So, if we take that at face value, even when considering institutions with large numbers of Asian and Pacific Islander students we’re more likely to get the profile of Princeton’s admin positions…a fairly homogenous sea of whiteness. Going down to full and tenured faculty, these numbers are quite low as well (as is found for most racial and ethnic minority faculty groups at varying types of institutions), and are most likely even lower depending on the department/program and the curricular structure of the institution.



    July 16, 2013 at 11:17 pm

  17. @Samuel & hillbilly: A sea of male whiteness. 25% of college presidents are women. This percentage is inflated by 2-year colleges, where 33% of presidents are women. Women have earned the majority of BAs for two decades. (If we’re going to define universities by the modal populations they serve, UCLA was probably a women’s university before it was an Asian American university.)

    My point is merely that Asian Americans aren’t the only large demographic group that is underrepresented in the highest levels of university administration relative to student enrollments, current or historical. I’d guess that push toward running universities like businesses and the increasing reliance on tuition dollars, industry partnerships, and alumni donations perpetuates the old-white-maleness of college presidents.

    BTW, the American Council on Education (via <a href="; this Chronicle article, may be behind a paywall) reports that between 2006 and 2012, the percentage of [racial] minority presidents decreased from 14.6 to 13.6%. N=”more than” 1660. According to the Chronicle summary, this is driven by a decline in the percentage of Hispanic presidents, from 4.5% to 3.8%. It doesn’t report trends for Asian Americans, nor whether ACE codes Asian Americans as minorities.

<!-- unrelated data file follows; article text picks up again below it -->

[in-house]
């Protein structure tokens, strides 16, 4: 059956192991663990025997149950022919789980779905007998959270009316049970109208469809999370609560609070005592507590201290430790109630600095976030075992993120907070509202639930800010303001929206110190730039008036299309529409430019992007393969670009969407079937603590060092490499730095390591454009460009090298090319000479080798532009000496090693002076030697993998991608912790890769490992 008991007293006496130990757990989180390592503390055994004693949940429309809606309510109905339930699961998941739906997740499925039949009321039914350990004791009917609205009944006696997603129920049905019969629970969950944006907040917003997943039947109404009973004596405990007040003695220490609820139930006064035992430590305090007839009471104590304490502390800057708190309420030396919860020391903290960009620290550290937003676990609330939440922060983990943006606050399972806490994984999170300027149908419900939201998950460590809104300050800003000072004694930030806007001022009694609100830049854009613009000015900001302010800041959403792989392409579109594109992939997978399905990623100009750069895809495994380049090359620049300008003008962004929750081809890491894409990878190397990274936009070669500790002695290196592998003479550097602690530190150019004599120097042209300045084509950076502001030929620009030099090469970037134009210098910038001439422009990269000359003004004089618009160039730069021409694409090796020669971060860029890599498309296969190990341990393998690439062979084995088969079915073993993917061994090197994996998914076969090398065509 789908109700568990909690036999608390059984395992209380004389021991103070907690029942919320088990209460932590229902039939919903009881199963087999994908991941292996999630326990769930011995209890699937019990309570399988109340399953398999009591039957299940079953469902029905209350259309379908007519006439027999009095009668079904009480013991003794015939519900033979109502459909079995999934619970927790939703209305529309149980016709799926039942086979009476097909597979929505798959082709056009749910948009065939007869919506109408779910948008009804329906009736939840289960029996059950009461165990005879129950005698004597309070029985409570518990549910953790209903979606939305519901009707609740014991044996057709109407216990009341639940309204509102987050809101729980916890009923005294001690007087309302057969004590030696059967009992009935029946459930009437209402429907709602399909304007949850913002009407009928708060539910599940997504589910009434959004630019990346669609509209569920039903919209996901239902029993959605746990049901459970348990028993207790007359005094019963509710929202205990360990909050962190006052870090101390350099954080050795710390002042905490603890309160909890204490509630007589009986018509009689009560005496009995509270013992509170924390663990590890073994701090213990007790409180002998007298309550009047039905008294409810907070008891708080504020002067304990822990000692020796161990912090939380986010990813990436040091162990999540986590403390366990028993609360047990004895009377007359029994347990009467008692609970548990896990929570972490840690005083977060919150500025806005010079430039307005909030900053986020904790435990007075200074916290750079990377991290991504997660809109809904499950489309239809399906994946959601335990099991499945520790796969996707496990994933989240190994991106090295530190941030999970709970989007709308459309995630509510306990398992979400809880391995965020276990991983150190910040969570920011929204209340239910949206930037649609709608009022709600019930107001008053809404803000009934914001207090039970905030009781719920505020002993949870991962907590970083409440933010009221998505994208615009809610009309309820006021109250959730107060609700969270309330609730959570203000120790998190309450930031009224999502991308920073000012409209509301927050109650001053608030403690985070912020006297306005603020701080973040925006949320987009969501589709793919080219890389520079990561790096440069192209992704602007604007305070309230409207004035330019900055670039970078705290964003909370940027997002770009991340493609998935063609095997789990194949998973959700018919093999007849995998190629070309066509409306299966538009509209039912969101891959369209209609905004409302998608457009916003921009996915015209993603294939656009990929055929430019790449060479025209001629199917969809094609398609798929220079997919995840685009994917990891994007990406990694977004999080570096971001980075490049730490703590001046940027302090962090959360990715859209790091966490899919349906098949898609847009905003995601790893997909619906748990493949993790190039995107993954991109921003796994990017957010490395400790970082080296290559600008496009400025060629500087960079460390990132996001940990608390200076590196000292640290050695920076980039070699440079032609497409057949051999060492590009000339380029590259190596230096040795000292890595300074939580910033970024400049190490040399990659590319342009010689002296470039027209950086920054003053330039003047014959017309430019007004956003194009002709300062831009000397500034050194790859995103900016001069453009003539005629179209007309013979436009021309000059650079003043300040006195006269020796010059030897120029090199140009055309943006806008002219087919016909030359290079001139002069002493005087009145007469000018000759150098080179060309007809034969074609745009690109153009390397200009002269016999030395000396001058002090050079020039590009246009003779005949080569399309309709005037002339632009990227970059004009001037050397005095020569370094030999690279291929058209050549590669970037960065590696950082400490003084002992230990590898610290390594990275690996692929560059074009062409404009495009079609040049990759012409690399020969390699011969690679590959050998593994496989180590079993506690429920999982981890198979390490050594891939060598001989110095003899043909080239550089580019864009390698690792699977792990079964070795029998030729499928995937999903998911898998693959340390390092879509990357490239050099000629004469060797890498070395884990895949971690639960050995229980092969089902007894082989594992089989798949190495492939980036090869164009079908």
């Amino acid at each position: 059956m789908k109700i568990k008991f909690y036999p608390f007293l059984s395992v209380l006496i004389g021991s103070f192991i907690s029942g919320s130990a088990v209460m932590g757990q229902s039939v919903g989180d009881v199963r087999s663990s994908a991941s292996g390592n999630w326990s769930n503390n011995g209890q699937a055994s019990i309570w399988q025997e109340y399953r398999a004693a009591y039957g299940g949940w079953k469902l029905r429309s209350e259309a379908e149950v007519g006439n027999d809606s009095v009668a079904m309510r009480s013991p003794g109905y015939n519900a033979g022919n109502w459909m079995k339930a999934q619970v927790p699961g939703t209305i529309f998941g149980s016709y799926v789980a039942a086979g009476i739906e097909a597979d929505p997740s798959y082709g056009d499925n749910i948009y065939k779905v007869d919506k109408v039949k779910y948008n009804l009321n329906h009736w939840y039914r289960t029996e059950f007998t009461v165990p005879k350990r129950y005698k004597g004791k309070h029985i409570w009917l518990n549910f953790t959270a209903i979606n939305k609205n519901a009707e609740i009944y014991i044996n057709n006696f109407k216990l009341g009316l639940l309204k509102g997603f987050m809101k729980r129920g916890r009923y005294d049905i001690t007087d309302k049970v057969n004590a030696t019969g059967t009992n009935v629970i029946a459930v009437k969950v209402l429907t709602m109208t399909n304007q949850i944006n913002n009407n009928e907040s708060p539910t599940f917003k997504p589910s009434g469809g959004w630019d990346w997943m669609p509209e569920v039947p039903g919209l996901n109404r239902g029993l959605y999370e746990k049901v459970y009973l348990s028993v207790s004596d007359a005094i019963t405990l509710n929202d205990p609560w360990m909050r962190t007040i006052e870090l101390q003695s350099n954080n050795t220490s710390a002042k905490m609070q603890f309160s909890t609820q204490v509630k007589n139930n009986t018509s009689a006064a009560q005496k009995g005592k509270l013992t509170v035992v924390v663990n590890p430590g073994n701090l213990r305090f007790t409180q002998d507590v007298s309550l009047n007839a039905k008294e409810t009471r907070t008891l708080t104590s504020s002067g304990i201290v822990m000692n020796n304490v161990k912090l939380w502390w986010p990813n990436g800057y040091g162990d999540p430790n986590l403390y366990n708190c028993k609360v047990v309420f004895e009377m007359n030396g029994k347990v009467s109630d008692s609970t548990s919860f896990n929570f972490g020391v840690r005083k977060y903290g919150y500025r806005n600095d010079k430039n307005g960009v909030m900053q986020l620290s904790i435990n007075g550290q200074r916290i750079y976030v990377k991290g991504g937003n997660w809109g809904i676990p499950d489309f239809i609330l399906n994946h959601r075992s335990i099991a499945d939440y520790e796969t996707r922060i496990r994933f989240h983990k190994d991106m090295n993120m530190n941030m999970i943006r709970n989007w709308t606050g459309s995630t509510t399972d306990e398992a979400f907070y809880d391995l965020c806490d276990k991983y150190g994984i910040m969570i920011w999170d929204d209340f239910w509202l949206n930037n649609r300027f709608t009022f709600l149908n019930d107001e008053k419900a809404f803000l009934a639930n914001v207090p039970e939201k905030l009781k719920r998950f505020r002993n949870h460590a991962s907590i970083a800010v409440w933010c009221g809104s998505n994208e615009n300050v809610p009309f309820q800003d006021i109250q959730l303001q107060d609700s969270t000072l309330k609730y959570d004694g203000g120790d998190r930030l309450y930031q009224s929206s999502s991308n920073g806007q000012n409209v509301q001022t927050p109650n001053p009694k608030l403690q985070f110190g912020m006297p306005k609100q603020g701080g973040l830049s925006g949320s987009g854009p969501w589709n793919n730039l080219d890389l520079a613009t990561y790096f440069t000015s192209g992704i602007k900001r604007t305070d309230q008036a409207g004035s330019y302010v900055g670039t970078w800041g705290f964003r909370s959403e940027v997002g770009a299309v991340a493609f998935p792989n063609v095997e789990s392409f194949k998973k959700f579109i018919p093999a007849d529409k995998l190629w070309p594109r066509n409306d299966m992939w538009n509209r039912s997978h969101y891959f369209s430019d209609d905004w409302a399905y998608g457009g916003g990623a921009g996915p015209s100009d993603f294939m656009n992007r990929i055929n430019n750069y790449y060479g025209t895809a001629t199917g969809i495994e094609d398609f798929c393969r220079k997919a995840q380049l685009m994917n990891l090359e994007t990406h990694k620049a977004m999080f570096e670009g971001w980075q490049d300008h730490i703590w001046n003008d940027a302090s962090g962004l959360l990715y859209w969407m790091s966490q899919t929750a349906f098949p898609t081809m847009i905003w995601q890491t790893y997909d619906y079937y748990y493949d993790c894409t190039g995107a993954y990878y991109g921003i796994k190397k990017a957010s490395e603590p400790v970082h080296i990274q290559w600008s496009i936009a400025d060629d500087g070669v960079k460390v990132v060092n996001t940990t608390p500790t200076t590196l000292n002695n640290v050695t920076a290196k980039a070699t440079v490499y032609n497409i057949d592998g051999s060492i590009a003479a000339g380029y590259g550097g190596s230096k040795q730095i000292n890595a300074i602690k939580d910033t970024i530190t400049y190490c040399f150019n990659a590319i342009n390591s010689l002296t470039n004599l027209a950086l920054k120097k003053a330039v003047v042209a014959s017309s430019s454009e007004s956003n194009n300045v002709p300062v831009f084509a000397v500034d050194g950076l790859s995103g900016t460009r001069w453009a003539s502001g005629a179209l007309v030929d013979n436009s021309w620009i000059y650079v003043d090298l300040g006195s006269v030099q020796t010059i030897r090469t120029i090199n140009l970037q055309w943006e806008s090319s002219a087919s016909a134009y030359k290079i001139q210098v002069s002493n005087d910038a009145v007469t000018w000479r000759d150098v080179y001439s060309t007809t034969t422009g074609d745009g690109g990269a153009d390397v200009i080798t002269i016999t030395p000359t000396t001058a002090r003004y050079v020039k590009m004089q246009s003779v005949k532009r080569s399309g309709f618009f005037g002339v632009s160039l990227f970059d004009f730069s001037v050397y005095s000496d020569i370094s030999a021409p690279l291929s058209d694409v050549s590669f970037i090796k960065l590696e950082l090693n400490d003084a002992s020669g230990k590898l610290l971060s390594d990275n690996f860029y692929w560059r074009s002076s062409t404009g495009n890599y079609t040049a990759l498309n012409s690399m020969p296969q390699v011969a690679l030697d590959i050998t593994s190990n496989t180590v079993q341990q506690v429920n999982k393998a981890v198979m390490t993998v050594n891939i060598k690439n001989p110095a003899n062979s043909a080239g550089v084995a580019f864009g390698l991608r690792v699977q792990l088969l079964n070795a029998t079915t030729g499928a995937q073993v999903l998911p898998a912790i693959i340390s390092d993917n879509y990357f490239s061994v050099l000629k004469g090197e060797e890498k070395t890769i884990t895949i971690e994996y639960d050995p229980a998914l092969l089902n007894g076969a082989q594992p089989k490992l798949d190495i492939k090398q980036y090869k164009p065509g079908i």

July 17, 2013 at 10:41 am

  18. interesting that no one has mentioned Jews, who faced many of the same issues of discriminatory quotas a few decades back that asians face today. aside from yeshivas (were there even many back then?), they also had no institutions similar to HSBCs. i think it’s more than just a drive for assimilation. Jews then and asians today both saw/see the status value and future economic worth of elite higher ed, and are admitted in high enough numbers (though deflated because of discrimination) that there was no point in setting up an alternate educational system.



    July 18, 2013 at 5:02 am

  19. @syed: To the contrary, there are a number of Jewish oriented higher ed institutions, like Yeshiva U and Touro College. That’s what make the gap for Asians more interesting.



    July 18, 2013 at 5:07 am

  20. Uhm, Brandeis? Take a look at its history.



    July 18, 2013 at 5:47 am

  21. Asian American students did not have quite the same history of outright exclusion from higher education. By the 1870s, many elite private colleges were specifically recruiting international students from Asian to enroll; during the period of Asian immigration exclusion, individual students were still able to enter the country (indeed, the Japanese-American “Gentleman’s Agreement” restricting immigration specifically excluded scholars). Given that colleges had already committed to educating Asian international students, therefore, it was that much harder for them to develop a logic excluding Asian Americans. The experience, then, was much more like that of Jews, who had a harder time gaining admission through the middle part of the 20th century due to the requirements for well-rounded students, geographic profiling, etc. With the possible exception of Brandeis, which as a prior commenter noted has a peculiar history, most Jewish institutions were founded with more of a theological, faith-based perspective and would never have been appealing to the bulk of secular Jewish students, who were more likely to enroll in urban public colleges or elite privates. Asian Americans have followed a similar pattern, and those who want to make higher education more responsive to the needs of Asian American students have generally focused on issues like Asian American studies or affirmative action for those Asian American groups experiencing concentrated disadvantage (like the Hmong).